PKCS #8 specification defines the structure of private keys (PKCS stands for Public-Key Cryptography Standards).

These specifications only stipulate the structure (fields and objects), we still need to decide how to "encode" these fields when we want to save them on disk.

Security considerations aside, it would be nice if everything was stored in some sort of a structured format that we're all used to, such as JSON or YAML, but this not the case for the majority of crypto formats, with the exception of JWK as explained later.
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OAuth2 JWT Verification Best Practices

October 15, 2019 | Posted in certificates,OAuth2,security

OAuth2 is very rapidly becoming the de-facto standard for securing APIs.
An OAuth2 JWT token is a signed JSON snippet containing fields (claims) that are needed to make a decision about granting access.

It is important to understand the inherent risks of OAuth2/JWT and make sure that the right mechanisms are in place to mitigate them.

A JWT token is similar to an X509 certificate. If a certificate is signed by a CA we trust (and if it is not expired, the signature is valid, etc.), we will trust the TLS client (or our browser will trust the server using this certificate). A JWT token is signed by an authorization server as opposed to a CA, so we have to trust the authorization server in order to authorize the client.
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Self-Signed Certificates Best Practices and How-to Guide

August 10, 2019 | Posted in certificates,security

Self-signed certificates are widely used for testing/development and sometimes in production for internal websites.

Self-signed certificates are created without any CA, thus they don't have a parent. The issuer is also the subject of the certificate.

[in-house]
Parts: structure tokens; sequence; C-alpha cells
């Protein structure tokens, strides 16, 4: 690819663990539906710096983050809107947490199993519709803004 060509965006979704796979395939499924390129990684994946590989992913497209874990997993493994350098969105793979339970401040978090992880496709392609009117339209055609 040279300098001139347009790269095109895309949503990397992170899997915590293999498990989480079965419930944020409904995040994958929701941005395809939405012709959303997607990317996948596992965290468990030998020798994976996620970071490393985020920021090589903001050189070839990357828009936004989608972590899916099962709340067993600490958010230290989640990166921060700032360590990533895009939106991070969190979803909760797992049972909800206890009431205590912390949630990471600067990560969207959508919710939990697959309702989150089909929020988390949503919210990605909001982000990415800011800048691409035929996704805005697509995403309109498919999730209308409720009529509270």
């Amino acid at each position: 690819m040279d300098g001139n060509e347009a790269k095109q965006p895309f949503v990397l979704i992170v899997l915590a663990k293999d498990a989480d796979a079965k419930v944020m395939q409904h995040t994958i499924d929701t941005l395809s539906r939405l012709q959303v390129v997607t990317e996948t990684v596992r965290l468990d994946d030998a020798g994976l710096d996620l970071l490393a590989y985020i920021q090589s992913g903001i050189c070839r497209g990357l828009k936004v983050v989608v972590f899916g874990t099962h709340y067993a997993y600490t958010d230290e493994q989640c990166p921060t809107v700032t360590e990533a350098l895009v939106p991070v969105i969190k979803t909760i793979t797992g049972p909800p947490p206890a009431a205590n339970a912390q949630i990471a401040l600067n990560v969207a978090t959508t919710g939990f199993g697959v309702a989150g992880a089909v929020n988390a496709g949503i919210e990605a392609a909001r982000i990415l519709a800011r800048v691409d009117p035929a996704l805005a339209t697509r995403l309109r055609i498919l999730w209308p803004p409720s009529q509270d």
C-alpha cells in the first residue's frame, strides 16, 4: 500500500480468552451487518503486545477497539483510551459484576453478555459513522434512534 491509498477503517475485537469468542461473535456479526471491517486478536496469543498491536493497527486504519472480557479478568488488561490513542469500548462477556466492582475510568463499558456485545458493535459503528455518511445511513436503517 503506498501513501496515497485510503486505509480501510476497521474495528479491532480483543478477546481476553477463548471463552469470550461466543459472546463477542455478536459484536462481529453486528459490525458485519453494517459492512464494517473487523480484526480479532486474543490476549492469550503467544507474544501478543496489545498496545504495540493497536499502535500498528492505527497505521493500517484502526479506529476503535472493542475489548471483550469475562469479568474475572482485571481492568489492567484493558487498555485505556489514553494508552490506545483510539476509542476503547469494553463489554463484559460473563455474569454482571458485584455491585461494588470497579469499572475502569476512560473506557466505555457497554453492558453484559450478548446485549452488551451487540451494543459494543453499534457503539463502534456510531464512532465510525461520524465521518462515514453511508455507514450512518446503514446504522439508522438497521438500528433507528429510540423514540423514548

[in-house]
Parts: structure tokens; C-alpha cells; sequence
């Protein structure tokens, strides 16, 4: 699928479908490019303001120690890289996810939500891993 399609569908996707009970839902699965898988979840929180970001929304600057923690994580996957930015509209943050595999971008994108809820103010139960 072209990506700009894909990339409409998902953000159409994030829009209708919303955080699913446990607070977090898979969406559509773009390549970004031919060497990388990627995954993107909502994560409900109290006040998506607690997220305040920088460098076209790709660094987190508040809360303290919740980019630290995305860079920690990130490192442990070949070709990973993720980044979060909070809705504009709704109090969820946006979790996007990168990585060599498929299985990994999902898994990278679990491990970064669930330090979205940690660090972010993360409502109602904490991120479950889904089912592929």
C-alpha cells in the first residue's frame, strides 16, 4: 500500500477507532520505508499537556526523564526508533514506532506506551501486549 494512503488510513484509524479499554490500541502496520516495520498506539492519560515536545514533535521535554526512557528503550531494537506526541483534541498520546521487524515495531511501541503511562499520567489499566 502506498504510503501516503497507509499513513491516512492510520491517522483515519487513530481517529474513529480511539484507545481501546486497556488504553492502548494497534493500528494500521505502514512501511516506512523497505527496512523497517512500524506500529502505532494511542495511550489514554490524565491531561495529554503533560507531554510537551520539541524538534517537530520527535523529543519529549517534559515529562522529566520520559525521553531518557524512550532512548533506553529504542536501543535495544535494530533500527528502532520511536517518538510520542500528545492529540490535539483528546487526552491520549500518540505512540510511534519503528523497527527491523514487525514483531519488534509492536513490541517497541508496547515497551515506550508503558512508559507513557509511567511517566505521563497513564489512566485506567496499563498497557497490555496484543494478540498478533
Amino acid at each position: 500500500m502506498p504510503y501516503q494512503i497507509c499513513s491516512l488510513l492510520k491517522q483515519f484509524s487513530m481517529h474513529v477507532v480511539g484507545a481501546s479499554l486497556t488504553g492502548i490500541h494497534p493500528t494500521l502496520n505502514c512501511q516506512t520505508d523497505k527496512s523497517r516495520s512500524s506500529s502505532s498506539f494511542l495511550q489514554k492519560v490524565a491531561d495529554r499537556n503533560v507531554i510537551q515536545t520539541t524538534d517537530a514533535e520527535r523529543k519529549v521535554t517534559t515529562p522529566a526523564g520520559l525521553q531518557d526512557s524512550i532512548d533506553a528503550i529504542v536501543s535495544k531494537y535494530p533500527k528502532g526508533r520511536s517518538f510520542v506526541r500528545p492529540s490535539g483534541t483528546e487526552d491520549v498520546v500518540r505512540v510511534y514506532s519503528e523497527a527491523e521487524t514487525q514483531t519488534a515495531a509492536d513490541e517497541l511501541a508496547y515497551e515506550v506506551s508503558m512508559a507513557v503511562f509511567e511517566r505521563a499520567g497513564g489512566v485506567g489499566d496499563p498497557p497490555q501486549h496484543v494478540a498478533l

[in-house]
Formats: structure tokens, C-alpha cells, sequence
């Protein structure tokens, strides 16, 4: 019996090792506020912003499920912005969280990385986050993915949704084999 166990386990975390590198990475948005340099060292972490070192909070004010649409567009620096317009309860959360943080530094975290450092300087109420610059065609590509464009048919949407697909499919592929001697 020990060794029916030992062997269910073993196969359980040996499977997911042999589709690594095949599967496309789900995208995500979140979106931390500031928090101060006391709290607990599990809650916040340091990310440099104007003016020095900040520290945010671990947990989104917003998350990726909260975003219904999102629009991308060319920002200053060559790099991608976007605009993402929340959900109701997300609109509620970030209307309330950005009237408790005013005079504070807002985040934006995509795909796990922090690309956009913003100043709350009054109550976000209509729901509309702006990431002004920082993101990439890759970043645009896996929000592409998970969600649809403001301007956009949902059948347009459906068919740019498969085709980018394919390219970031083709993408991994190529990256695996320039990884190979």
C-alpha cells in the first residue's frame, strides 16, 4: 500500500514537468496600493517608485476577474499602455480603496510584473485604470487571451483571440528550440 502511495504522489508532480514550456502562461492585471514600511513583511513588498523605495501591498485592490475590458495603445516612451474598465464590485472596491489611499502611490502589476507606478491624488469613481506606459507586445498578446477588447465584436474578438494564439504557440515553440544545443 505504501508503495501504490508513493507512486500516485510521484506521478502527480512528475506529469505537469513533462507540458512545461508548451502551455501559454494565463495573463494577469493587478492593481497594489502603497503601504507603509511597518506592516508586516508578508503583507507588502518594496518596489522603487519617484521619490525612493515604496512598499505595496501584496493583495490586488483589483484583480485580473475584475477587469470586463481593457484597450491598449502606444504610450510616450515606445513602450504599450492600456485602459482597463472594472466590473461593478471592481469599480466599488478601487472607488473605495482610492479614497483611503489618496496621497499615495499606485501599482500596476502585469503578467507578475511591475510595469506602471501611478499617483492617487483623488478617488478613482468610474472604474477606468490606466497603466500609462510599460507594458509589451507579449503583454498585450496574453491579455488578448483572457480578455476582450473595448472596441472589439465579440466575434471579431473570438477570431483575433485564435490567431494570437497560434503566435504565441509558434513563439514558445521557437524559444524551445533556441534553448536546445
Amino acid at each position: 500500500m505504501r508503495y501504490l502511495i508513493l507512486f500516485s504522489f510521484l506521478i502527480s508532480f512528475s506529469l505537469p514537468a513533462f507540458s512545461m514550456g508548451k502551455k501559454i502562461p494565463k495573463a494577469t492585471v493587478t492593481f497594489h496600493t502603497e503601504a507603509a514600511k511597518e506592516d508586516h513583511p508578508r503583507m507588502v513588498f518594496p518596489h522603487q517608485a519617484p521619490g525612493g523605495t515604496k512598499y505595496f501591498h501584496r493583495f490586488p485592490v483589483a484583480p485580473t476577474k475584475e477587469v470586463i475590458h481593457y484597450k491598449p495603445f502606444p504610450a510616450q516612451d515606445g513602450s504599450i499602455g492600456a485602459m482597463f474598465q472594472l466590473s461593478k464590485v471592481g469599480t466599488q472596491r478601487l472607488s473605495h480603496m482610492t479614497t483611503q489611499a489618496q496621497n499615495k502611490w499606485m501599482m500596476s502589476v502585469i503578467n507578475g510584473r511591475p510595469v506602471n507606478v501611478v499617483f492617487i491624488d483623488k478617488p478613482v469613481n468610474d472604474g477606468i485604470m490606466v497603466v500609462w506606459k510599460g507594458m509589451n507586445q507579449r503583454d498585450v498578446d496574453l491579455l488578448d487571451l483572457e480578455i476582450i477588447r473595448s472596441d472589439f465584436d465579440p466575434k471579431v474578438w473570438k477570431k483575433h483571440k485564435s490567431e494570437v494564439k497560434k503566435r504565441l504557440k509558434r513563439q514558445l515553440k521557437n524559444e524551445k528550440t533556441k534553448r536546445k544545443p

In general, the use of self-signed certificates must be discouraged as they present an inherent security risk. For example, there is no way to revoke a self-signed cert. Using an internal CA for issuing all internal certificates is a much better option, we will cover it in a future post. It is also difficult to manage self-signed certificates -- imagine refreshing trust stores of all client components when a self-signed cert is extended.

Self-signed certs come at a substantial maintenance cost -- issuing a cert for a long period of time is unsecure, but the short validity adds to the certificate renewal/distribution overhead.

The following best practices will help to make self-signed and internally-issued certificates more secure:
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How to Troubleshoot and Fix Certificate Validation Issues in Java

July 25, 2019 | Posted in certificates,security

Certificate validation errors are a frequent cause of issues when dealing with APIs and Web services calls, especially when self-signed certificates are used.
The error message is usually javax.net.ssl.SSLHandshakeException: PKIX path building failed.

How to Troubleshoot

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Java Keystore Management Best Practices

July 23, 2019 | Posted in certificates,security